Shangri-La Inn's chefs execute dexterous cooking maneuvers as they slice, sauté, and sear savory hibachi fare on a tabletop griddle right in front of diners' eyes. The eatery's extensive menu teems with myriad hibachi options from chicken and scallops ($18.95) to new york strip steak and shrimp ($18.95), all served with salad, vegetables, and fried rice. Other dishes include lobster tail ($24.95) and chilean sea bass with shrimp ($26.95), sizzled and then fired from a slingshot into awaiting mouths.
Jasmine Restaurant?s chefs cull culinary influences from different corners of Asia: the menu catalogs Japanese, Thai, and Vietnamese recipes. From the Japanese portion of the menu they prepare sushi and sashimi, crafting specialty rolls such as the Jasmine stuffed with lobster claw, avocado, cucumber, and spicy mayo. They even add a little Latin flair by preparing the Samba roll with salmon, jalape?os, and mozzarella cheese. Along with the sushi, the kitchen team plates korean barbecue short ribs, pad thai, and charbroiled lemongrass chicken to round out the Asian fusion menu. Soothing music accompanies the soft clink of forks and knives as they slice into wok-cooked filet-mignon entrees in the recently renovated modern and chic dining area. There, wooden tables sit beneath hanging lights, and beaded curtains offer a jangly threshold to another dining area, a lounge, or a parallel universe in which Japanese food is all hamburgers.
Indonesian cuisine, modern Asian fare, and Japanese sushi crowd the menu at Asnan Sushi Bar and Asian Cuisine. After entering the modern waterfront eatery, diners can contemplate 75 sushi choices, including 15 specialty rolls such as the Las Vegas Roll, which wagers asparagus, cream cheese, and salmon against your hunger ($10), and the NSR roll, a concoction of spicy tuna, avocado, and cucumber sprinkled with eel sauce, jalapeño, kiwi, and tobiko ($15). Guests can sample beef curry ($10) or spicy chicken-rice plates ($9), each chaperoned by rice and salad, or maintain the seafaring theme by indulging in baked salmon with special sauce ($12). The 13-piece sashimi combo adds a baker's dozen of unbaked fare to the meal ($12.50), and Asnan's two-piece à la carte options, such as the soft clam ($4), striped bass ($4), and fluke ($4), arrive ready to be immediately devoured or pocketed for later use as garnishes for exotic drinks.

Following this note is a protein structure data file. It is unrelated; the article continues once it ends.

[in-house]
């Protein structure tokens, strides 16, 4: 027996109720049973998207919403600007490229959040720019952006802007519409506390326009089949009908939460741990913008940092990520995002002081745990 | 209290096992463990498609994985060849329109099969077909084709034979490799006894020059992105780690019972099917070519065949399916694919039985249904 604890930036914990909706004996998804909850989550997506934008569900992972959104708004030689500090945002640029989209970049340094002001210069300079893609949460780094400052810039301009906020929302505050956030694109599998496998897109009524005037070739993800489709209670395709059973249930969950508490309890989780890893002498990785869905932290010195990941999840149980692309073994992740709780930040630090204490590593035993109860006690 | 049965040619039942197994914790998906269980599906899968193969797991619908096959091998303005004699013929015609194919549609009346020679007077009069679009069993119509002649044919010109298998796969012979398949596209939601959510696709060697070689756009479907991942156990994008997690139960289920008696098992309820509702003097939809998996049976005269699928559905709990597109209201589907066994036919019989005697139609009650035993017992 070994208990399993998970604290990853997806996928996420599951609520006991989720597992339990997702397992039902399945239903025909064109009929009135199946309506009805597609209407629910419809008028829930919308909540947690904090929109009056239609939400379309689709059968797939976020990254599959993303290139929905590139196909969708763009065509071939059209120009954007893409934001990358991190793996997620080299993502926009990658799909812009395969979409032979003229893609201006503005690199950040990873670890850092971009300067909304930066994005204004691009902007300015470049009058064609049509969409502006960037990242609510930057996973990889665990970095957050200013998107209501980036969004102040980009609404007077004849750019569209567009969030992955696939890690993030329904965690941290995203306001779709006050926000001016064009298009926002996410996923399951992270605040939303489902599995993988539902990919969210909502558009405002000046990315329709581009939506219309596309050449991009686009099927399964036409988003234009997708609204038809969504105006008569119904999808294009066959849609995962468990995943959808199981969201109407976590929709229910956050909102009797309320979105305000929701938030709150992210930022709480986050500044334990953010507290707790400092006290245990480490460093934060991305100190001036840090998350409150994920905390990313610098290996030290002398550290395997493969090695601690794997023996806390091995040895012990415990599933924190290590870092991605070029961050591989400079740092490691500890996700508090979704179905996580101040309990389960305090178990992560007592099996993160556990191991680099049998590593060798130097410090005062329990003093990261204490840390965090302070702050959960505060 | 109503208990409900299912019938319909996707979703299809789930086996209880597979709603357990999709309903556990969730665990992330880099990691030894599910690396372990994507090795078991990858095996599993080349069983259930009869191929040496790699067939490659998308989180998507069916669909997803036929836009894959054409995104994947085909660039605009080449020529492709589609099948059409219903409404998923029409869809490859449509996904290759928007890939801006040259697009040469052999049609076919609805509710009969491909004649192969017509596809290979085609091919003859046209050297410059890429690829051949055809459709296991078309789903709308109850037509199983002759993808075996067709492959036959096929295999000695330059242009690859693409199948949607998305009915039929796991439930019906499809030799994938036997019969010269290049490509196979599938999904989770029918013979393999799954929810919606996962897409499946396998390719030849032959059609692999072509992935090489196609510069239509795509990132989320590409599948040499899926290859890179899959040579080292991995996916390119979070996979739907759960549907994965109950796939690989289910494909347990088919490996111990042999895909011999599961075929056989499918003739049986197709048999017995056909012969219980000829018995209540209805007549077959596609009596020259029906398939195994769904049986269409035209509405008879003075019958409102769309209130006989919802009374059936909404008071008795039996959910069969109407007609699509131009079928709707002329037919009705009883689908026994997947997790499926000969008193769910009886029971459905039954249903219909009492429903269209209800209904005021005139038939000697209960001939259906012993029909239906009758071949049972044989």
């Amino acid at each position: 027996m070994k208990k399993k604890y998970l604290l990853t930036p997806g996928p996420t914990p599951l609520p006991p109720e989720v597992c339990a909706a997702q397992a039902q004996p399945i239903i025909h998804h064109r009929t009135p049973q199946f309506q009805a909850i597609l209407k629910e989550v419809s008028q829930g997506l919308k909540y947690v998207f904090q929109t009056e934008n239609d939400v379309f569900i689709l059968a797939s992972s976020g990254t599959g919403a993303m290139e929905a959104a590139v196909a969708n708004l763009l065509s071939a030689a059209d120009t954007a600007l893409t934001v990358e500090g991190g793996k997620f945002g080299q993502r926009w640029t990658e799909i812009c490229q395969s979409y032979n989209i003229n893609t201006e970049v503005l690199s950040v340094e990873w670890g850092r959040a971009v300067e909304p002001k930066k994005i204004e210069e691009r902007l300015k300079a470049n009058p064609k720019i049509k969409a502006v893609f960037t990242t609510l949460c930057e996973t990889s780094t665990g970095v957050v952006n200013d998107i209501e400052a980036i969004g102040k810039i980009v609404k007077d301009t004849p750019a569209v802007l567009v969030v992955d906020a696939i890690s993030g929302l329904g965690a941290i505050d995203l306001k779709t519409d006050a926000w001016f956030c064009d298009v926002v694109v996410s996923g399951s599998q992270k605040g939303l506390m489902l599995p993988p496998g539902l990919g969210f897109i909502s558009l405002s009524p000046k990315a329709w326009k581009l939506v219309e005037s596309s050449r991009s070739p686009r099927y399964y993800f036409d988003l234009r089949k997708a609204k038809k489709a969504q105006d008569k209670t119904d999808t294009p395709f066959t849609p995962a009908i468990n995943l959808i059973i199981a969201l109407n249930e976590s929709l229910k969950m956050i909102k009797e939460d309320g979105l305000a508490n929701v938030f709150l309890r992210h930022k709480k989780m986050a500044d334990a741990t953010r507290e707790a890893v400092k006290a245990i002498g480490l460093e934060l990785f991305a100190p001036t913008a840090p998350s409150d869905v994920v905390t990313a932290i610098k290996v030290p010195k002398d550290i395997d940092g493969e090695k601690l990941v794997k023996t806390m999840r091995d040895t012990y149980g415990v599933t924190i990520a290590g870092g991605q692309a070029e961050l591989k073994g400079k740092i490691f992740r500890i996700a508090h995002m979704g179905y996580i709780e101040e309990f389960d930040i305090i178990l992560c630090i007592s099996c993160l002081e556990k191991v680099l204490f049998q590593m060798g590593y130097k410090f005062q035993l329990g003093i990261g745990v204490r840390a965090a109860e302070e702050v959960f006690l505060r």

In Kyoto?s two restaurants, tangy aromas of teriyaki and wasabi mingle with wafts of warm, simmering curry and sweet almond sauce. Whether slicing and molding rolls at the sushi bar or performing at the hibachi grill, Kyoto?s chefs craft Japanese dishes as deftly as they orchestrate fare from China and Thailand. All three locations unfurl a slightly different menu, combining more than 55 sushi rolls and varied meats prepared on the grill, crisped in the katsu style, or tossed with soba or udon noodles so diners can taste the many flavors of Asia without erecting a complex, transcontinental zipline system.
For example, the signature spicy seafood eggplant appetizer combines grilled eggplant, chopped shrimp, scallops, and fish eggs, topped by a spicy mayo. The Kyoto tartar, or chopped avocado, salmon, tuna, and caviar is also topped with the spicy mayo, while the most popular menu item, the Kyoto scallop au gratin, is topped with enoki mushrooms.
A fully stocked hardwood bar, lit by glowing lights and wreathed with strings of flowers, marks the centerpiece of the Wilmington restaurant, whereas hibachi grills, with chefs creating columns of flames as they chop veggies and sear meats, draw attention in West Chester. Each location bathes diners in dramatic blue lighting, and the West Chester location maintains additional atmosphere with a stone wall mural and a small arched garden bridge.
Authentic Chinese food and fresh sushi creations highlight the menu at BonHouse, an Asian fusion eatery with an eclectic menu. Inside the casual dining room?accented by Chinese lanterns, red-trimmed walls, and a tank of exotic fish?patrons can satisfy appetites with classic dishes such as kung pao chicken and moo shu pork, as well as more adventurous offerings such as hot-pot spicy frog legs and Hunan-style lamb. Sushi chefs are also onsite to create specialty rolls and sashimi.
Contemporary design meets tradition at Fuji Mountain Japanese Restaurant, where four floors of dining space transition between laid-back lounge areas and softly lit tables set against beautifully scripted Japanese scrolls. Under the soft glow of the main dining room’s lanterns, elegantly plated katsu cutlets bear grill marks that are conspicuously absent from neighboring sashimi and delicately rolled sushi. Traveling upwards through the eatery, the aroma of bubbling udon bowls collides with pulsing sound waves, as guests belt out top 40 hits or their home state’s anthem in a private karaoke room that seats up to 30.